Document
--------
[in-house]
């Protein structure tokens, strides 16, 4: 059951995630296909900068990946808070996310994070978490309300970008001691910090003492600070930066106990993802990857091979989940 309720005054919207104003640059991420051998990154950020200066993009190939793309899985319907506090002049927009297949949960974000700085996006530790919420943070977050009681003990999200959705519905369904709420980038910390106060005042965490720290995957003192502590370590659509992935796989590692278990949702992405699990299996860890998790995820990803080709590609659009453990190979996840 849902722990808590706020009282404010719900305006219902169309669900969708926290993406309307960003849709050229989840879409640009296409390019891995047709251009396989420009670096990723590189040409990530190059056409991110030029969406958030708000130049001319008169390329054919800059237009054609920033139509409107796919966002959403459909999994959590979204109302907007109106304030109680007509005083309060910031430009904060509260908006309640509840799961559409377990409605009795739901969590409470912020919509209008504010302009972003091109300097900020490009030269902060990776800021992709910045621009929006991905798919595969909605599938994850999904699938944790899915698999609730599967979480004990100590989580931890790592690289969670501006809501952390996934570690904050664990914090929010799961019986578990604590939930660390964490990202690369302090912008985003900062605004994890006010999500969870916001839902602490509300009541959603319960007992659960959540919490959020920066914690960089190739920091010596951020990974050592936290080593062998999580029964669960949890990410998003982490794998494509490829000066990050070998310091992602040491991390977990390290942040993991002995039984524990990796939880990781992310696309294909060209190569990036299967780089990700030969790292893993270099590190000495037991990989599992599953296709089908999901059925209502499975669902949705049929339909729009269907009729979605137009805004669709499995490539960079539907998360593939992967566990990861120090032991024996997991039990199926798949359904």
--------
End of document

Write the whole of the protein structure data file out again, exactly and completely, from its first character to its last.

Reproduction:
[in-house]
């Protein structure tokens, strides 16, 4: 059951995630296909900068990946808070996310994070978490309300970008001691910090003492600070930066106990993802990857091979989940 309720005054919207104003640059991420051998990154950020200066993009190939793309899985319907506090002049927009297949949960974000700085996006530790919420943070977050009681003990999200959705519905369904709420980038910390106060005042965490720290995957003192502590370590659509992935796989590692278990949702992405699990299996860890998790995820990803080709590609659009453990190979996840 849902722990808590706020009282404010719900305006219902169309669900969708926290993406309307960003849709050229989840879409640009296409390019891995047709251009396989420009670096990723590189040409990530190059056409991110030029969406958030708000130049001319008169390329054919800059237009054609920033139509409107796919966002959403459909999994959590979204109302907007109106304030109680007509005083309060910031430009904060509260908006309640509840799961559409377990409605009795739901969590409470912020919509209008504010302009972003091109300097900020490009030269902060990776800021992709910045621009929006991905798919595969909605599938994850999904699938944790899915698999609730599967979480004990100590989580931890790592690289969670501006809501952390996934570690904050664990914090929010799961019986578990604590939930660390964490990202690369302090912008985003900062605004994890006010999500969870916001839902602490509300009541959603319960007992659960959540919490959020920066914690960089190739920091010596951020990974050592936290080593062998999580029964669960949890990410998003982490794998494509490829000066990050070998310091992602040491991390977990390290942040993991002995039984524990990796939880990781992310696309294909060209190569990036299967780089990700030969790292893993270099590190000495037991990989599992599953296709089908999901059925209502499975669902949705049929339909729009269907009729979605137009805004669709499995490539960079539907998360593939992967566990990861120090032991024996997991039990199926798949359904």